Supreme Court agrees to hear petition on reservations for Christian Dalits
Christians want Scheduled Caste status to be granted regardless of religious affiliation. Changing religion does not end the discrimination imposed on the Dalit community. For years, the Church has asked for the revision of a 1950 presidential order that excludes converts to Christianity from quotas in public administration.
India’s Supreme Court has agreed to hear a petition filed by Franklin Caesar Thomas, a lawyer representing the National Council for Dalit Christians (NCDC), seeking inclusion of Dalit Christians in the category of Scheduled Castes
The Bench headed by Chief Justice of India SA Bobde with Justices BR Gavai and Surya Kant will hear the petition and issued a notice to the federal government about the matter.
In India the caste system was formally abolished by the country’s constitution, but it continues to be practised at the expense of the people formerly known as “untouchables”.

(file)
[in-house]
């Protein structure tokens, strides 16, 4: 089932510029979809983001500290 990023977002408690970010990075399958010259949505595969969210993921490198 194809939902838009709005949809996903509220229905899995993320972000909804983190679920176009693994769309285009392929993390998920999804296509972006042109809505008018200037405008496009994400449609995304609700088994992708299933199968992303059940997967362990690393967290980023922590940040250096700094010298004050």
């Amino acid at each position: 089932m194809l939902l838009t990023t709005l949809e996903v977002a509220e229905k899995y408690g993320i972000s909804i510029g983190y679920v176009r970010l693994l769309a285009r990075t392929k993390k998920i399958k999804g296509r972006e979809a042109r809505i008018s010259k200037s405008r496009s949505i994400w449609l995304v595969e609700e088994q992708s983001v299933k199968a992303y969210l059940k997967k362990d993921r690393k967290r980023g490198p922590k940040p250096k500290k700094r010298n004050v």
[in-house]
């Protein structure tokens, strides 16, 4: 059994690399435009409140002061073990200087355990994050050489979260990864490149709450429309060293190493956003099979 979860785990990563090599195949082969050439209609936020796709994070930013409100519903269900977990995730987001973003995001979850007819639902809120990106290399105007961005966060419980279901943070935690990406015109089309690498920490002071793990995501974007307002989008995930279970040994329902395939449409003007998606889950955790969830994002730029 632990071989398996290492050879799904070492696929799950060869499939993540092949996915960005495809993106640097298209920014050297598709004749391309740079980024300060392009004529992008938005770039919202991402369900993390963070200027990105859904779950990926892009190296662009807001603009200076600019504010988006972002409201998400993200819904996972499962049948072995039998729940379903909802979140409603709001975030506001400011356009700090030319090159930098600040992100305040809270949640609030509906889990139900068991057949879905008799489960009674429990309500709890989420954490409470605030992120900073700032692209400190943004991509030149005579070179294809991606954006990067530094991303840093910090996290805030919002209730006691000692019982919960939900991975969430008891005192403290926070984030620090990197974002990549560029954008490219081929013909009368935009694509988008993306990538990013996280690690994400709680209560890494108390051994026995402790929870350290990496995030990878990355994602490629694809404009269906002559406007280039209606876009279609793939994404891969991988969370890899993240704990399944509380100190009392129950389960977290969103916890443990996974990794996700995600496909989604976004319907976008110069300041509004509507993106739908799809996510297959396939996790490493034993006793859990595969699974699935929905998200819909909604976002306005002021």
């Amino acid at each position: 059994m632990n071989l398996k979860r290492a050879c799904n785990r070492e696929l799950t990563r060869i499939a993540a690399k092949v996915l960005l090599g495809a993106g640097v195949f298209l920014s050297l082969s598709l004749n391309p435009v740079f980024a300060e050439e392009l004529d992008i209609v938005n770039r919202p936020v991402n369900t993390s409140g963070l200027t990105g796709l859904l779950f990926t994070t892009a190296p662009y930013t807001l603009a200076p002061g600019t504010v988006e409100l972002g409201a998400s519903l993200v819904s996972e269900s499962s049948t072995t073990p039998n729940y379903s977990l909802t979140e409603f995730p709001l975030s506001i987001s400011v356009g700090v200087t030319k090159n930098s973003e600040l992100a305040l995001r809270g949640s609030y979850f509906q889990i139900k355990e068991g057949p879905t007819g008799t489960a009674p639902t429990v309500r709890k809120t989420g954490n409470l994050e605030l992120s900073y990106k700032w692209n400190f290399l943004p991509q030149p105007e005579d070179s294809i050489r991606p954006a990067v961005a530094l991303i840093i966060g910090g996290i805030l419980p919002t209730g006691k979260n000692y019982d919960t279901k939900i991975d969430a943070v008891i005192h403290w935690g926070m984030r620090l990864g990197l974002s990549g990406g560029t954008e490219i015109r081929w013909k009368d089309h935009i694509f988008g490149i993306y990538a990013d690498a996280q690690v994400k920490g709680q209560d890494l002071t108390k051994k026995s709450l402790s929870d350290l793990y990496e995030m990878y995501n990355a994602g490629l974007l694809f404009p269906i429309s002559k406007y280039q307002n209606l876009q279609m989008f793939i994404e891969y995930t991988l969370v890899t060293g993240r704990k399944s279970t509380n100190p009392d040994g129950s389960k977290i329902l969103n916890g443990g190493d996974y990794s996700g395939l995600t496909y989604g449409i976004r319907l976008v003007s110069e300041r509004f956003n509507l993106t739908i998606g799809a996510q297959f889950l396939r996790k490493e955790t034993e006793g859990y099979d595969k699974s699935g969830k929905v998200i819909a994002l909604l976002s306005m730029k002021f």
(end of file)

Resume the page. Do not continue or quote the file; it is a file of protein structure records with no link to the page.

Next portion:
The Scheduled Caste policy is aimed rebalancing the unfairness and improve the lives of poor people.
For years, the Catholic Church has called for an amendment to the 1950 presidential order that includes Hindu, Sikh and Buddhist Dalits in public sector quotas but not those who convert to Christianity.
India’s Christians represent 2.3 per cent of the population, that is 27.8 million out of a total of almost 1.3 billion. Of these, almost two thirds or 18 million are Dalit.
In its petition, the NCDC notes that a change in religion does not end discrimination for the members of the Dalit community.
Hence, it wants Scheduled Caste status be made “religion neutral” and benefits given to Scheduled Castes extended to Dalit Christians.